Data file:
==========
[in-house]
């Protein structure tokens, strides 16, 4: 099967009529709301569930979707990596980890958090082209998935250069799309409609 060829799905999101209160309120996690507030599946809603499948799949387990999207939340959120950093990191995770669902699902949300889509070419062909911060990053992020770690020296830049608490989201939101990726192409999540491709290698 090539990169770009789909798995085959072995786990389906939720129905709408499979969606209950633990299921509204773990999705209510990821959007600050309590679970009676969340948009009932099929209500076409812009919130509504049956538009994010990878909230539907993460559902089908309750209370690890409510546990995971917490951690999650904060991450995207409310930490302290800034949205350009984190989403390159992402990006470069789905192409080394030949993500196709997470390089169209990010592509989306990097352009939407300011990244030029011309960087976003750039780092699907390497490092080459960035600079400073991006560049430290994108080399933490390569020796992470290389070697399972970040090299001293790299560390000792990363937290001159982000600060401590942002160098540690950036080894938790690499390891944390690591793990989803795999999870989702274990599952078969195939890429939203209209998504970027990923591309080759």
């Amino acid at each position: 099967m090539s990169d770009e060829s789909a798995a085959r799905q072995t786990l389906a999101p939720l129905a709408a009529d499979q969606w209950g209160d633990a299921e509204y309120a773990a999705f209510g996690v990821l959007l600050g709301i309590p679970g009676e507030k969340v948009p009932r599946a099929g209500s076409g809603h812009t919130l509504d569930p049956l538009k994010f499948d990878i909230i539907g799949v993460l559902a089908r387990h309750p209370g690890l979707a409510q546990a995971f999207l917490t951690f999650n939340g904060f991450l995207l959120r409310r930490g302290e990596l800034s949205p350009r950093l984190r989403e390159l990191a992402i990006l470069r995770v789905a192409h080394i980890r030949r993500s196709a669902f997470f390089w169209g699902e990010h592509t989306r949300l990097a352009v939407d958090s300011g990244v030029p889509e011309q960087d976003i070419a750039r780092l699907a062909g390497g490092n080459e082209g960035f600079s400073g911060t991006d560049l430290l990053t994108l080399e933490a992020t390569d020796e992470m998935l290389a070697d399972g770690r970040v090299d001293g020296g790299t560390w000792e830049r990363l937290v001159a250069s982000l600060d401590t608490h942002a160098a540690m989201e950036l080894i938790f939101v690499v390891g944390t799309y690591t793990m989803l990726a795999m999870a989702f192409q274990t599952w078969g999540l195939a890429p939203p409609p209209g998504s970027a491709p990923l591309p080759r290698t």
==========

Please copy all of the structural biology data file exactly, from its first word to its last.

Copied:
[in-house]
């Protein structure tokens, strides 16, 4: 099967009529709301569930979707990596980890958090082209998935250069799309409609 060829799905999101209160309120996690507030599946809603499948799949387990999207939340959120950093990191995770669902699902949300889509070419062909911060990053992020770690020296830049608490989201939101990726192409999540491709290698 090539990169770009789909798995085959072995786990389906939720129905709408499979969606209950633990299921509204773990999705209510990821959007600050309590679970009676969340948009009932099929209500076409812009919130509504049956538009994010990878909230539907993460559902089908309750209370690890409510546990995971917490951690999650904060991450995207409310930490302290800034949205350009984190989403390159992402990006470069789905192409080394030949993500196709997470390089169209990010592509989306990097352009939407300011990244030029011309960087976003750039780092699907390497490092080459960035600079400073991006560049430290994108080399933490390569020796992470290389070697399972970040090299001293790299560390000792990363937290001159982000600060401590942002160098540690950036080894938790690499390891944390690591793990989803795999999870989702274990599952078969195939890429939203209209998504970027990923591309080759």
């Amino acid at each position: 099967m090539s990169d770009e060829s789909a798995a085959r799905q072995t786990l389906a999101p939720l129905a709408a009529d499979q969606w209950g209160d633990a299921e509204y309120a773990a999705f209510g996690v990821l959007l600050g709301i309590p679970g009676e507030k969340v948009p009932r599946a099929g209500s076409g809603h812009t919130l509504d569930p049956l538009k994010f499948d990878i909230i539907g799949v993460l559902a089908r387990h309750p209370g690890l979707a409510q546990a995971f999207l917490t951690f999650n939340g904060f991450l995207l959120r409310r930490g302290e990596l800034s949205p350009r950093l984190r989403e390159l990191a992402i990006l470069r995770v789905a192409h080394i980890r030949r993500s196709a669902f997470f390089w169209g699902e990010h592509t989306r949300l990097a352009v939407d958090s300011g990244v030029p889509e011309q960087d976003i070419a750039r780092l699907a062909g390497g490092n080459e082209g960035f600079s400073g911060t991006d560049l430290l990053t994108l080399e933490a992020t390569d020796e992470m998935l290389a070697d399972g770690r970040v090299d001293g020296g790299t560390w000792e830049r990363l937290v001159a250069s982000l600060d401590t608490h942002a160098a540690m989201e950036l080894i938790f939101v690499v390891g944390t799309y690591t793990m989803l990726a795999m999870a989702f192409q274990t599952w078969g999540l195939a890429p939203p409609p209209g998504s970027a491709p990923l591309p080759r290698t």